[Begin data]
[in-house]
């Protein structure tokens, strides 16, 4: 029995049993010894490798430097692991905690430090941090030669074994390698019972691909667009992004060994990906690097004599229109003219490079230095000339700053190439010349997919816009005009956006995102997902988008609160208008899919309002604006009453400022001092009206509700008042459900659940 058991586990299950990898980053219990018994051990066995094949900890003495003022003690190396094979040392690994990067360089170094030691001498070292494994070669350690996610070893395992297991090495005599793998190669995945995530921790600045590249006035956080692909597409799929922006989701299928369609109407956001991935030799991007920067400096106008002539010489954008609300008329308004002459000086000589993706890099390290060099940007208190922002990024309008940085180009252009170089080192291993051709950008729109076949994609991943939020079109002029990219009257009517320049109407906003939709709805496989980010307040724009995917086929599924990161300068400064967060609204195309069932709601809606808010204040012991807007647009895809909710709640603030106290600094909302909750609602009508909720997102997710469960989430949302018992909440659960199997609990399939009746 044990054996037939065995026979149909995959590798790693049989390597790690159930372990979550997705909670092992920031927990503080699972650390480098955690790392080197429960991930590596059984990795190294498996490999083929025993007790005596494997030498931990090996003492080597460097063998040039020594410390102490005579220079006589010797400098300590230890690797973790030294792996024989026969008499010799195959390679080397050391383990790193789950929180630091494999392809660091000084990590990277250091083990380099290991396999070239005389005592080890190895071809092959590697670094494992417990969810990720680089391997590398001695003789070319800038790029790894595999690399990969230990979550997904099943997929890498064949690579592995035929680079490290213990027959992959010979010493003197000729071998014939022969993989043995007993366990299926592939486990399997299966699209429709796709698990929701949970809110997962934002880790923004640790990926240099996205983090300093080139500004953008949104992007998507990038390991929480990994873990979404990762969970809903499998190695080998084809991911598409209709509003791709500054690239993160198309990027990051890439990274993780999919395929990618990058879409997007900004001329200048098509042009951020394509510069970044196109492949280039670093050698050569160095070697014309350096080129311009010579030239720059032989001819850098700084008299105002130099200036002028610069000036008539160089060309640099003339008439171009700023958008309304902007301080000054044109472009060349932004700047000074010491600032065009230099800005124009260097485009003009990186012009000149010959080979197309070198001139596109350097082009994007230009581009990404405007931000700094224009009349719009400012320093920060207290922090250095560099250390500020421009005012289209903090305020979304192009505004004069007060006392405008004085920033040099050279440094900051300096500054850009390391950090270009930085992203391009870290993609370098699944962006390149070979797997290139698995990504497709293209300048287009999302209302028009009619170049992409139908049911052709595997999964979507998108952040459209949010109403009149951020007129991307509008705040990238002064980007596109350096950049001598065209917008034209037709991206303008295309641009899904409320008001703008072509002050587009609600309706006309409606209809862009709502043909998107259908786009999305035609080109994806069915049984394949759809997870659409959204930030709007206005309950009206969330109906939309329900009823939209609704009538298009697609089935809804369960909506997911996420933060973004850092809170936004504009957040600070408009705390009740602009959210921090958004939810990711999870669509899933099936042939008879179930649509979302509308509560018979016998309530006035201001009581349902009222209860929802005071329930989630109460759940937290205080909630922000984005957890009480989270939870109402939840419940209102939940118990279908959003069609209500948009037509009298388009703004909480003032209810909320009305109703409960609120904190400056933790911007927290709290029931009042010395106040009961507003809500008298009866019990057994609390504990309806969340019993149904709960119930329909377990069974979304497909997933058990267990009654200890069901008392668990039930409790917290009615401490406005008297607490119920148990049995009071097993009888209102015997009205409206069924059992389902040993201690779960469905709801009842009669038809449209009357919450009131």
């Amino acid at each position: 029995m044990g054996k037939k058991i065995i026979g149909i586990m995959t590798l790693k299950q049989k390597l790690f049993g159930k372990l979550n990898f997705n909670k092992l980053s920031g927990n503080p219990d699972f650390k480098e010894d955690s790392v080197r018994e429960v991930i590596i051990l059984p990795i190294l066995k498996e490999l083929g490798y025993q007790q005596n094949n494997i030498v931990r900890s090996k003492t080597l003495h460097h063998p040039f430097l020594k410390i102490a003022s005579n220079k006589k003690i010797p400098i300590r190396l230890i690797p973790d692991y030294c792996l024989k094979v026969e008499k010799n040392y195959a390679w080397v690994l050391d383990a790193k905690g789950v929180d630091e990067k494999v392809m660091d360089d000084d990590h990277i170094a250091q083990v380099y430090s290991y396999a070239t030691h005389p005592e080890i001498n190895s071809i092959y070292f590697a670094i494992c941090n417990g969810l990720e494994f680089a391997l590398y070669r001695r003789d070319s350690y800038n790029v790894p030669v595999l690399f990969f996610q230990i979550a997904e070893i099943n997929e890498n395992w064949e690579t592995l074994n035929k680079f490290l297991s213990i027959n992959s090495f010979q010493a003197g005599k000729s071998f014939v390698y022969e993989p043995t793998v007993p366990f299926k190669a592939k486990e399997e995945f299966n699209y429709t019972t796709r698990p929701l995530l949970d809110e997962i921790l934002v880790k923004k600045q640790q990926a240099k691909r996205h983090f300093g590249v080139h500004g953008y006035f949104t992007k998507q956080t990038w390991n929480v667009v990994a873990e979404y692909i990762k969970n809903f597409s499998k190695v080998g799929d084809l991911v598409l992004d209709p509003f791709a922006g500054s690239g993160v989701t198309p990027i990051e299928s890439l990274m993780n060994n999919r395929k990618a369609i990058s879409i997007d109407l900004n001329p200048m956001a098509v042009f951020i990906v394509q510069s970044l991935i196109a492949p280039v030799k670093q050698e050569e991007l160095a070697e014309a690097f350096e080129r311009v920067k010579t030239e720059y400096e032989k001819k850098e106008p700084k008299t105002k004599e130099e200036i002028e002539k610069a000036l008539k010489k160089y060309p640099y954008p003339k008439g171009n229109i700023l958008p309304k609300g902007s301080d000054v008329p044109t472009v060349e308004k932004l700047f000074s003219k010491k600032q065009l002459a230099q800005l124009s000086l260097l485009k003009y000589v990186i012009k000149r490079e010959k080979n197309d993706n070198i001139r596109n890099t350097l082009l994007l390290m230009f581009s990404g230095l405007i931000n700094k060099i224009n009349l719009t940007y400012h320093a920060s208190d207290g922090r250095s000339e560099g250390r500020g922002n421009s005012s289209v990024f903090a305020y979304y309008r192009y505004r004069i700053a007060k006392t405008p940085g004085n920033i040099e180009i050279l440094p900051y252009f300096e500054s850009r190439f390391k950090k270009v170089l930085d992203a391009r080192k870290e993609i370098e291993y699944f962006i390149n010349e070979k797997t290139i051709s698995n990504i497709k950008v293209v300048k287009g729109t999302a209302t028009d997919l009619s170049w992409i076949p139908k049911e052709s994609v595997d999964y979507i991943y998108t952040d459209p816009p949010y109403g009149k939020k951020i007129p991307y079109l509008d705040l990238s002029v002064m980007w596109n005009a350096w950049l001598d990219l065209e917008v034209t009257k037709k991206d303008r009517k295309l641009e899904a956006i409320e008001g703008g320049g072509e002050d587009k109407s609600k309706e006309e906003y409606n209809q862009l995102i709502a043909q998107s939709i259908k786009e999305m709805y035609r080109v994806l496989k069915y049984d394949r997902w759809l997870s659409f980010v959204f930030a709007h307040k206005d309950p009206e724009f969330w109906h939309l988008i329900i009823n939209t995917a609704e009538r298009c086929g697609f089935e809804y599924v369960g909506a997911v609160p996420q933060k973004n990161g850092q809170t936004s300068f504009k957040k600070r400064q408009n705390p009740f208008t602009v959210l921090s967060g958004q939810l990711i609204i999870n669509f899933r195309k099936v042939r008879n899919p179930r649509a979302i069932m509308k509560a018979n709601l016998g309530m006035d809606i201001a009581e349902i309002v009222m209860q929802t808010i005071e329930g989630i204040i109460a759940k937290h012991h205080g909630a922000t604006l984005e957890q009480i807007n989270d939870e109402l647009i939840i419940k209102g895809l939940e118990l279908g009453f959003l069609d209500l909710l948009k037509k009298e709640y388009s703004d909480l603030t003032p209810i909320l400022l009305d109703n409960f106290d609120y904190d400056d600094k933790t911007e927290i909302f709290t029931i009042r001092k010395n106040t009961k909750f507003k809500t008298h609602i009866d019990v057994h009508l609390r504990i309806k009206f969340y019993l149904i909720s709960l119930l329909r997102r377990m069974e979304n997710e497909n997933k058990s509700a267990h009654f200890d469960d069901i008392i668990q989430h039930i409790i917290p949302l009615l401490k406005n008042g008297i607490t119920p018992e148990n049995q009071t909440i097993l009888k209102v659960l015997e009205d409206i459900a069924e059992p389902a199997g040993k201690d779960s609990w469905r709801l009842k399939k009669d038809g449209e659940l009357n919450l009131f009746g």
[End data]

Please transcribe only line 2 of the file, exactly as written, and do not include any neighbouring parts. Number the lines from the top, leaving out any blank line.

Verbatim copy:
């Protein structure tokens, strides 16, 4: 029995049993010894490798430097692991905690430090941090030669074994390698019972691909667009992004060994990906690097004599229109003219490079230095000339700053190439010349997919816009005009956006995102997902988008609160208008899919309002604006009453400022001092009206509700008042459900659940 058991586990299950990898980053219990018994051990066995094949900890003495003022003690190396094979040392690994990067360089170094030691001498070292494994070669350690996610070893395992297991090495005599793998190669995945995530921790600045590249006035956080692909597409799929922006989701299928369609109407956001991935030799991007920067400096106008002539010489954008609300008329308004002459000086000589993706890099390290060099940007208190922002990024309008940085180009252009170089080192291993051709950008729109076949994609991943939020079109002029990219009257009517320049109407906003939709709805496989980010307040724009995917086929599924990161300068400064967060609204195309069932709601809606808010204040012991807007647009895809909710709640603030106290600094909302909750609602009508909720997102997710469960989430949302018992909440659960199997609990399939009746 044990054996037939065995026979149909995959590798790693049989390597790690159930372990979550997705909670092992920031927990503080699972650390480098955690790392080197429960991930590596059984990795190294498996490999083929025993007790005596494997030498931990090996003492080597460097063998040039020594410390102490005579220079006589010797400098300590230890690797973790030294792996024989026969008499010799195959390679080397050391383990790193789950929180630091494999392809660091000084990590990277250091083990380099290991396999070239005389005592080890190895071809092959590697670094494992417990969810990720680089391997590398001695003789070319800038790029790894595999690399990969230990979550997904099943997929890498064949690579592995035929680079490290213990027959992959010979010493003197000729071998014939022969993989043995007993366990299926592939486990399997299966699209429709796709698990929701949970809110997962934002880790923004640790990926240099996205983090300093080139500004953008949104992007998507990038390991929480990994873990979404990762969970809903499998190695080998084809991911598409209709509003791709500054690239993160198309990027990051890439990274993780999919395929990618990058879409997007900004001329200048098509042009951020394509510069970044196109492949280039670093050698050569160095070697014309350096080129311009010579030239720059032989001819850098700084008299105002130099200036002028610069000036008539160089060309640099003339008439171009700023958008309304902007301080000054044109472009060349932004700047000074010491600032065009230099800005124009260097485009003009990186012009000149010959080979197309070198001139596109350097082009994007230009581009990404405007931000700094224009009349719009400012320093920060207290922090250095560099250390500020421009005012289209903090305020979304192009505004004069007060006392405008004085920033040099050279440094900051300096500054850009390391950090270009930085992203391009870290993609370098699944962006390149070979797997290139698995990504497709293209300048287009999302209302028009009619170049992409139908049911052709595997999964979507998108952040459209949010109403009149951020007129991307509008705040990238002064980007596109350096950049001598065209917008034209037709991206303008295309641009899904409320008001703008072509002050587009609600309706006309409606209809862009709502043909998107259908786009999305035609080109994806069915049984394949759809997870659409959204930030709007206005309950009206969330109906939309329900009823939209609704009538298009697609089935809804369960909506997911996420933060973004850092809170936004504009957040600070408009705390009740602009959210921090958004939810990711999870669509899933099936042939008879179930649509979302509308509560018979016998309530006035201001009581349902009222209860929802005071329930989630109460759940937290205080909630922000984005957890009480989270939870109402939840419940209102939940118990279908959003069609209500948009037509009298388009703004909480003032209810909320009305109703409960609120904190400056933790911007927290709290029931009042010395106040009961507003809500008298009866019990057994609390504990309806969340019993149904709960119930329909377990069974979304497909997933058990267990009654200890069901008392668990039930409790917290009615401490406005008297607490119920148990049995009071097993009888209102015997009205409206069924059992389902040993201690779960469905709801009842009669038809449209009357919450009131």